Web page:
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The Scientific World Journal
Volume 2015 (2015), Article ID 248678, 8 pages
Research Article

Impact of Pneumococcal Conjugate Vaccine on Pediatric Tympanostomy Tube Insertion in Partial Immunized Population

1Department of Otolaryngology Head and Neck Surgery, Taipei Veterans General Hospital, Taipei, Taiwan
2School of Medicine, National Yang-Ming University, Taipei, Taiwan
3Institute of Public Health and Community Medicine Research Center, National Yang-Ming University, Taipei, Taiwan
4Department of Otolaryngology Head and Neck Surgery, Mackay Memorial Hospital, Taipei, Taiwan
5Department of Audiology and Speech Language Pathology and School of Medicine, Mackay Medical College, New Taipei City, Taiwan

Received 11 December 2014; Accepted 26 February 2015

Academic Editor: Eduardo G. Pérez-Yarza

Copyright © 2015 Mao-Che Wang et al. This is an open access article distributed under the Creative Commons Attribution License, which permits unrestricted use, distribution, and reproduction in any medium, provided the original work is properly cited.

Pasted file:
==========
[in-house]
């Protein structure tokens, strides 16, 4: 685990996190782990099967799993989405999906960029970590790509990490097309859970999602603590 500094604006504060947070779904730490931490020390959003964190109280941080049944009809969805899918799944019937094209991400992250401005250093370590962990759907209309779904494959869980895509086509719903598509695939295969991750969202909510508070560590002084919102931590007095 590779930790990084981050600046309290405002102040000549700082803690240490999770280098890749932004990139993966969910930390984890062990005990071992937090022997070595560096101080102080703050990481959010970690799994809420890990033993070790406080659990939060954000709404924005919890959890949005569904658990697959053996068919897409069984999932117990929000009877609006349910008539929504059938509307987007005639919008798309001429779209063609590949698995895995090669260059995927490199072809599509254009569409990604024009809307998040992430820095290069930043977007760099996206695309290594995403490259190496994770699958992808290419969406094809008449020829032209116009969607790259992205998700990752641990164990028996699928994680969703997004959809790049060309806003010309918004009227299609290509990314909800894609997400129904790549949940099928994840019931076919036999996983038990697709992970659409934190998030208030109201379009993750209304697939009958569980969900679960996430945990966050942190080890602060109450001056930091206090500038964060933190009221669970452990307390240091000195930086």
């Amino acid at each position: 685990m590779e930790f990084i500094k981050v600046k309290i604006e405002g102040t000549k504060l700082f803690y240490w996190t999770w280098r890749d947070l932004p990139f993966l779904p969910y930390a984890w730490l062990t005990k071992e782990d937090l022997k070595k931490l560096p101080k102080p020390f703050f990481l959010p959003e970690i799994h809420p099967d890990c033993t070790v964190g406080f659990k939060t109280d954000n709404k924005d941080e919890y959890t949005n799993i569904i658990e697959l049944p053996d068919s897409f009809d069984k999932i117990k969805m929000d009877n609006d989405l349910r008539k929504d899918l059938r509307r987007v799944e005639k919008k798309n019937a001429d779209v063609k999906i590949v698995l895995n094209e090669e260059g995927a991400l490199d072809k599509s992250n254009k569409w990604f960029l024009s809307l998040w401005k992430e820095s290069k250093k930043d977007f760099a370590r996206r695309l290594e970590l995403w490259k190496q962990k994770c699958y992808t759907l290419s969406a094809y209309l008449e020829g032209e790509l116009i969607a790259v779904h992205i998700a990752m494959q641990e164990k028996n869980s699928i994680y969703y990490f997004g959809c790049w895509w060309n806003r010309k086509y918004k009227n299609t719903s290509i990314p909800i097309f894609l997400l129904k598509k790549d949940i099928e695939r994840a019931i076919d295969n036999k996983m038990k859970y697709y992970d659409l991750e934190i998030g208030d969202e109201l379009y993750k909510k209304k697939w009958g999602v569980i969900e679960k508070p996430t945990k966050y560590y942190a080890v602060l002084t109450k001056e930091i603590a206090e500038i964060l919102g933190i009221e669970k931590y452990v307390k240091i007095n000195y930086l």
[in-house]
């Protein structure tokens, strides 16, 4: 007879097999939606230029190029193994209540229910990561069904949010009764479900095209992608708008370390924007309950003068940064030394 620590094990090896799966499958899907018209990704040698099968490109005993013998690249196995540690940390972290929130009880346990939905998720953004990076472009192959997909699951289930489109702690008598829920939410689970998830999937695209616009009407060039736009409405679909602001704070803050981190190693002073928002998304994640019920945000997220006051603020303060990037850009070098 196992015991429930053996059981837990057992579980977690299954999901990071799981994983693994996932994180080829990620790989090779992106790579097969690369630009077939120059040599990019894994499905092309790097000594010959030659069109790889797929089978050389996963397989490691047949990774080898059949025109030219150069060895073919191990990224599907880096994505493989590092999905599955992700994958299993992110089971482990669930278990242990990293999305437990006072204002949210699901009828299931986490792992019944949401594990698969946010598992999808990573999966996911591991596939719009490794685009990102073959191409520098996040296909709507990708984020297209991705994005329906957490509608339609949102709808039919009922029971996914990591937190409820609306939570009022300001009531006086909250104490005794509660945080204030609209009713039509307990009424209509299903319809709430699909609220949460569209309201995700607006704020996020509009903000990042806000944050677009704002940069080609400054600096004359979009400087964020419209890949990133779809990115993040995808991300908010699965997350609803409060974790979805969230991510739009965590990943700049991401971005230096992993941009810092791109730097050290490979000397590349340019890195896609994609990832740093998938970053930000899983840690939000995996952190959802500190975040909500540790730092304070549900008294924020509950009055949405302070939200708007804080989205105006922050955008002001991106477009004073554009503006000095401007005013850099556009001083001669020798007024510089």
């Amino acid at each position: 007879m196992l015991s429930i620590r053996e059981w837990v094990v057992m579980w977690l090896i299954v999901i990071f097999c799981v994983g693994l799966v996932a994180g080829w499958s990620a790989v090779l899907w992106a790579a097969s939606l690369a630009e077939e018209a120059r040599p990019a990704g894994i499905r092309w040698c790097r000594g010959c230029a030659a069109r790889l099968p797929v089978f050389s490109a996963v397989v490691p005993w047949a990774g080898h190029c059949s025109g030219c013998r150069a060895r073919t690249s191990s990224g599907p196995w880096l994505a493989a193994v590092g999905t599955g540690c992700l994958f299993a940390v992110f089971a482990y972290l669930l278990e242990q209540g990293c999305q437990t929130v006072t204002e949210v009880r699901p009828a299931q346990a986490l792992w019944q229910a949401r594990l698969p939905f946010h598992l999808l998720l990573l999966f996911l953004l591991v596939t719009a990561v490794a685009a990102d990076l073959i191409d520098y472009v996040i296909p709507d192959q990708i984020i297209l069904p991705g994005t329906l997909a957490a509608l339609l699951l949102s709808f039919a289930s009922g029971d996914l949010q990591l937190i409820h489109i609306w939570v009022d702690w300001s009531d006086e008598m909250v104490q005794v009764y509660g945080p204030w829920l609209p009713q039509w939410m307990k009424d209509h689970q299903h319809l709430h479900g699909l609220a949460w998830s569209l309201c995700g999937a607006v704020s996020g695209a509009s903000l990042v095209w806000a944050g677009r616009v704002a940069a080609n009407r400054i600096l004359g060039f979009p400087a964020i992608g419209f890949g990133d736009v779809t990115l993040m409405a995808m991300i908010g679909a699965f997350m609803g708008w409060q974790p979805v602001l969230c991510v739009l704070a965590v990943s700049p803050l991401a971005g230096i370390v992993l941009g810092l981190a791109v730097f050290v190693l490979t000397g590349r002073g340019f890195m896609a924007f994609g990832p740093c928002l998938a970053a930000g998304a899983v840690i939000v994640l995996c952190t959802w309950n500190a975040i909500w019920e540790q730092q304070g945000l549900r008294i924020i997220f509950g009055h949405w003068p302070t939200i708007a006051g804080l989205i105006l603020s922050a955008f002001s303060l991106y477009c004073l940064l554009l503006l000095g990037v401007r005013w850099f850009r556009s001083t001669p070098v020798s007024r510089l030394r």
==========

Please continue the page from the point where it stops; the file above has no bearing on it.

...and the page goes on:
Objective. To investigate the impact of seven-valent pneumococcal conjugate vaccine on tube insertions in a partial immunized pediatric population. Study Design. Retrospective ecological study. Methods. This study used Taiwan National Health Insurance Research Database for the period 2000–2009. Every child under 17 years old who received tubes during this 10-year period was identified and analyzed. The tube insertion rates in different age groups and the risk to receive tubes in different birth cohorts before and after the release of the vaccine in 2005 were compared. Results. The tube insertion rates for children under 17 years of age ranged from 21.6 to 31.9 for 100,000 persons/year. The tube insertion rate of children under 2 years old decreased significantly after 2005 in period effect analysis (β = −0.074, P < 0.05, and the negative β value means a downward trend) and increased in children 2 to 9 years old throughout the study period (positive β values which mean upward trends, P < 0.05). The rate of tube insertion was lower in 2004-2005 and 2006-2007 birth cohorts than that of 2002-2003 birth cohort (RR = 0.90 and 0.21, 95% CI 0.83–0.97 and 0.19–0.23, resp.). Conclusion. The seven-valent pneumococcal conjugate vaccine may reduce the risk of tube insertion for children of later birth cohorts. The vaccine may have the protective effect on tube insertions in a partial immunized pediatric population.